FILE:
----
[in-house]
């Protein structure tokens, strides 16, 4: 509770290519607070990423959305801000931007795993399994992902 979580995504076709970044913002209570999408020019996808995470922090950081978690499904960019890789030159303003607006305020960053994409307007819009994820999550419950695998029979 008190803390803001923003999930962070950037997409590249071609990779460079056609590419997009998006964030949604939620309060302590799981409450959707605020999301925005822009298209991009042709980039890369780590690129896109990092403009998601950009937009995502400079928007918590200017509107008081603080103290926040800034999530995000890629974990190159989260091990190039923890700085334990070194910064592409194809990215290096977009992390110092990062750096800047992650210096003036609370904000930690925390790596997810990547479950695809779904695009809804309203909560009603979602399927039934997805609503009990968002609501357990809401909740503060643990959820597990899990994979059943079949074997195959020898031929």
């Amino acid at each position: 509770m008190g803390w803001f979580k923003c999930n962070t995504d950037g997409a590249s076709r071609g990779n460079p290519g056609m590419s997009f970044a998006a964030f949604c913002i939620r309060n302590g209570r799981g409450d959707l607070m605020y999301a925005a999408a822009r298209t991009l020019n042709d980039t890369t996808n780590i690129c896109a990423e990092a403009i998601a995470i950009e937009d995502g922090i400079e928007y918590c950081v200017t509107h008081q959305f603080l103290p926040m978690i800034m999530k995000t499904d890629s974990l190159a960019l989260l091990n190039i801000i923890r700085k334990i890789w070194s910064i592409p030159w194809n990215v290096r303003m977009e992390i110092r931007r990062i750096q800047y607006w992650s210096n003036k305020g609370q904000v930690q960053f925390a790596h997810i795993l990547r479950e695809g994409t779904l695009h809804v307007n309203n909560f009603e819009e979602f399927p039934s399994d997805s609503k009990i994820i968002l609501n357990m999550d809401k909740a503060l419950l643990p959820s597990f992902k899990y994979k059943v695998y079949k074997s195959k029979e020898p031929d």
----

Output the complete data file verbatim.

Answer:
[in-house]
């Protein structure tokens, strides 16, 4: 509770290519607070990423959305801000931007795993399994992902 979580995504076709970044913002209570999408020019996808995470922090950081978690499904960019890789030159303003607006305020960053994409307007819009994820999550419950695998029979 008190803390803001923003999930962070950037997409590249071609990779460079056609590419997009998006964030949604939620309060302590799981409450959707605020999301925005822009298209991009042709980039890369780590690129896109990092403009998601950009937009995502400079928007918590200017509107008081603080103290926040800034999530995000890629974990190159989260091990190039923890700085334990070194910064592409194809990215290096977009992390110092990062750096800047992650210096003036609370904000930690925390790596997810990547479950695809779904695009809804309203909560009603979602399927039934997805609503009990968002609501357990809401909740503060643990959820597990899990994979059943079949074997195959020898031929």
């Amino acid at each position: 509770m008190g803390w803001f979580k923003c999930n962070t995504d950037g997409a590249s076709r071609g990779n460079p290519g056609m590419s997009f970044a998006a964030f949604c913002i939620r309060n302590g209570r799981g409450d959707l607070m605020y999301a925005a999408a822009r298209t991009l020019n042709d980039t890369t996808n780590i690129c896109a990423e990092a403009i998601a995470i950009e937009d995502g922090i400079e928007y918590c950081v200017t509107h008081q959305f603080l103290p926040m978690i800034m999530k995000t499904d890629s974990l190159a960019l989260l091990n190039i801000i923890r700085k334990i890789w070194s910064i592409p030159w194809n990215v290096r303003m977009e992390i110092r931007r990062i750096q800047y607006w992650s210096n003036k305020g609370q904000v930690q960053f925390a790596h997810i795993l990547r479950e695809g994409t779904l695009h809804v307007n309203n909560f009603e819009e979602f399927p039934s399994d997805s609503k009990i994820i968002l609501n357990m999550d809401k909740a503060l419950l643990p959820s597990f992902k899990y994979k059943v695998y079949k074997s195959k029979e020898p031929d």